By Michael Sauter
February 01, 1991 at 05:00 AM EST
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  • Movie
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Like most films from postwar Hungary, Love is about the hardships of a people under oppression. But this one is special: The tale of two women who grow close in the absence of a loved one, it has an emotional resonance rare in films from Hollywood — or, for that matter, Eastern Europe.

The absent loved one is János (Ivan Darvas), a political prisoner. Left behind are his wife, Luca (Mari Torocsik), and his dying Mama (Lili Darvas), who thinks that her son is in America, getting rich and famous. Though facing persecution herself, Luca faithfully visits her bedridden mother-in-law bearing flowers and gifts. The visits are far from friction-free. Mama is a demanding old woman, and Luca isn’t always tolerant of her mood swings. But they’ve found companionship in each other and escape into shared memories through idyllic flashbacks that vividly contrast with the desperate present — and the uncertain future.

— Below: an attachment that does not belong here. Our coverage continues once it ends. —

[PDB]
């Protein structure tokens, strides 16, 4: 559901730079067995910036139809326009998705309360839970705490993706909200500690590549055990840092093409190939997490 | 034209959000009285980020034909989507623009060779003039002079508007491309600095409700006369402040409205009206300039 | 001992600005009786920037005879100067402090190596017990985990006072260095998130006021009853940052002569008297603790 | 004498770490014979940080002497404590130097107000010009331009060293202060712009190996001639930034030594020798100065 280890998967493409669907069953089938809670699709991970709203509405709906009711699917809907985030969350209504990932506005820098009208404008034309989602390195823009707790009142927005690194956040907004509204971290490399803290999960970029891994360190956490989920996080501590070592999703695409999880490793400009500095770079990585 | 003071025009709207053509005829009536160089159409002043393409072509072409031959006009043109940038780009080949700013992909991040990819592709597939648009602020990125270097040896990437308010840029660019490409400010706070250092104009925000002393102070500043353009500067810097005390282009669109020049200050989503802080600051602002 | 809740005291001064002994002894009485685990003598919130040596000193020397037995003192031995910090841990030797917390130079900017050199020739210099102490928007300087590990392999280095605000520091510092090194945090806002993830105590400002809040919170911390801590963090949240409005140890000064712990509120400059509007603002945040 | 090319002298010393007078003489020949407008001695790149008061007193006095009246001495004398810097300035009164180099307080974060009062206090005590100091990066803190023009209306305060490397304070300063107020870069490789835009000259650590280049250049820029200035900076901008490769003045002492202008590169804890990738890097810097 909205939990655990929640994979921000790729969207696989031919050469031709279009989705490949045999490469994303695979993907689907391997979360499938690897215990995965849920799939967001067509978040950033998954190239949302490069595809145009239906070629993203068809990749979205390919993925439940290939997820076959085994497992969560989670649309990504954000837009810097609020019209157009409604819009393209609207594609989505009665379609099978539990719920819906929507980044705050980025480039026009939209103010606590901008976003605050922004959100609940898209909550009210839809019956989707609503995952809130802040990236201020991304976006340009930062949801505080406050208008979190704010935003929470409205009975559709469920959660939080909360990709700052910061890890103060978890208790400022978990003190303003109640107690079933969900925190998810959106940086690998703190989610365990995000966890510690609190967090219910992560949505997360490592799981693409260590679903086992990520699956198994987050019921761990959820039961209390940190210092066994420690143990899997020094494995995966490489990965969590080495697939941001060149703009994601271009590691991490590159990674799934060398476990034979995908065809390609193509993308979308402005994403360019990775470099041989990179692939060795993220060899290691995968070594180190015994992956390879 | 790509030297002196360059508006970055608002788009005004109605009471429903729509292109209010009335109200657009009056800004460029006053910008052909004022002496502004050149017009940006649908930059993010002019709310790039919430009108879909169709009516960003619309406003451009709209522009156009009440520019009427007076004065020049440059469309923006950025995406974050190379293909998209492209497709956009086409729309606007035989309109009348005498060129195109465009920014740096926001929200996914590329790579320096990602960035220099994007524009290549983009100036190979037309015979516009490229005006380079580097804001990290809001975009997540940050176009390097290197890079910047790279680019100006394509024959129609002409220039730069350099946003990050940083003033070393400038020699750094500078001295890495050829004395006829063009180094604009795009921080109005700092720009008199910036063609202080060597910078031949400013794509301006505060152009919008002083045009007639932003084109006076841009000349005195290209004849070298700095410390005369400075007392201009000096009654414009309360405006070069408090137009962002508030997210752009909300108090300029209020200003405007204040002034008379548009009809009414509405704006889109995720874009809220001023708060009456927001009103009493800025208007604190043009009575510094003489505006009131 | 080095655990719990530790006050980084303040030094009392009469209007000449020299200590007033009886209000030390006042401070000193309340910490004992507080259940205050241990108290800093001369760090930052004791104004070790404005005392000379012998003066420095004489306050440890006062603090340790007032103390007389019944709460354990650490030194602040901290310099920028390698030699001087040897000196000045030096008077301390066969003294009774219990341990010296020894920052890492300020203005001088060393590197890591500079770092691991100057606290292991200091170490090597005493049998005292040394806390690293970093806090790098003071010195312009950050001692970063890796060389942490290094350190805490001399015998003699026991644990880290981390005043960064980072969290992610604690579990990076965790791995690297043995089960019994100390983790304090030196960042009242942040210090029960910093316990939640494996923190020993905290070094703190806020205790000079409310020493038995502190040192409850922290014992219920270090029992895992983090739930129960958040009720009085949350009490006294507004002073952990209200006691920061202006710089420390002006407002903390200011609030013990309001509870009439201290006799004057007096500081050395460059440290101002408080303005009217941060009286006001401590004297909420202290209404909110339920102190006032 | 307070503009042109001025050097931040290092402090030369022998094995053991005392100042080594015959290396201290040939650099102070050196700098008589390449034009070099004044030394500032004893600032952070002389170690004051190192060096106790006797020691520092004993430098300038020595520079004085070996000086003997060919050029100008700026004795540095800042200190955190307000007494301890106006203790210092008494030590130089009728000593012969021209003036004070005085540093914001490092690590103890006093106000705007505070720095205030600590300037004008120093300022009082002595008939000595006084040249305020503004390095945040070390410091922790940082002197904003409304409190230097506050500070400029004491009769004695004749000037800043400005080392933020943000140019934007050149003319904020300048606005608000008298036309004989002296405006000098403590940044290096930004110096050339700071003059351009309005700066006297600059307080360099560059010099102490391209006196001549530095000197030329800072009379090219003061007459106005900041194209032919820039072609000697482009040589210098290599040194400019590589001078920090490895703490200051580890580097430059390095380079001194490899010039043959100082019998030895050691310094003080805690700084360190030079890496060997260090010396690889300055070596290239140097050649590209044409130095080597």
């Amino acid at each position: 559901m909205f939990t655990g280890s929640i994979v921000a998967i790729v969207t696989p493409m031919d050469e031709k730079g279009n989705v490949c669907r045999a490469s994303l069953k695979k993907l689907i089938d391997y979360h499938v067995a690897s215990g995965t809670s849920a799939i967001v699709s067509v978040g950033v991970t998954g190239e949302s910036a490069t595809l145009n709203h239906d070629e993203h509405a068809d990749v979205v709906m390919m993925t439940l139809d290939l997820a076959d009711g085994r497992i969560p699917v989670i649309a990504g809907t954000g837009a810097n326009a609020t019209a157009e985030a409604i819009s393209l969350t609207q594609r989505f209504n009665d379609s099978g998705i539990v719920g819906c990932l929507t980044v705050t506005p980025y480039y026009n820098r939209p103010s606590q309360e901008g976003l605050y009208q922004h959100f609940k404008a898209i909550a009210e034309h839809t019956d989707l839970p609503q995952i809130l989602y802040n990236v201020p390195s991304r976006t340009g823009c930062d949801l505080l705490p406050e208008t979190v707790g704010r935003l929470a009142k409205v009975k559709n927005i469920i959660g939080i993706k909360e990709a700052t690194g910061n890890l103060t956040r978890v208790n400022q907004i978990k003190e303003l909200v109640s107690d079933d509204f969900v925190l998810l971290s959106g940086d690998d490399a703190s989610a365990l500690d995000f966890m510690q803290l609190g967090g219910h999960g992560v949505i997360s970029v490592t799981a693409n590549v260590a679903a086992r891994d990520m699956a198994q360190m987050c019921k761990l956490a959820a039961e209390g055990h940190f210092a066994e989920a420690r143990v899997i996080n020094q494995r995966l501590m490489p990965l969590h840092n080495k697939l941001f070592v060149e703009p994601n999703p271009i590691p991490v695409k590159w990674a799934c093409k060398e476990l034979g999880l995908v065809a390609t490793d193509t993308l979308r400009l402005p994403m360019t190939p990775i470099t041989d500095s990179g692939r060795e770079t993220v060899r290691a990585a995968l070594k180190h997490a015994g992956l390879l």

A well-acted portrait of human hearts enduring, Love more than earns its lofty title. Seldom has that emotion seemed so selfless, or indomitable.

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  • Unrated
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  • 134 minutes
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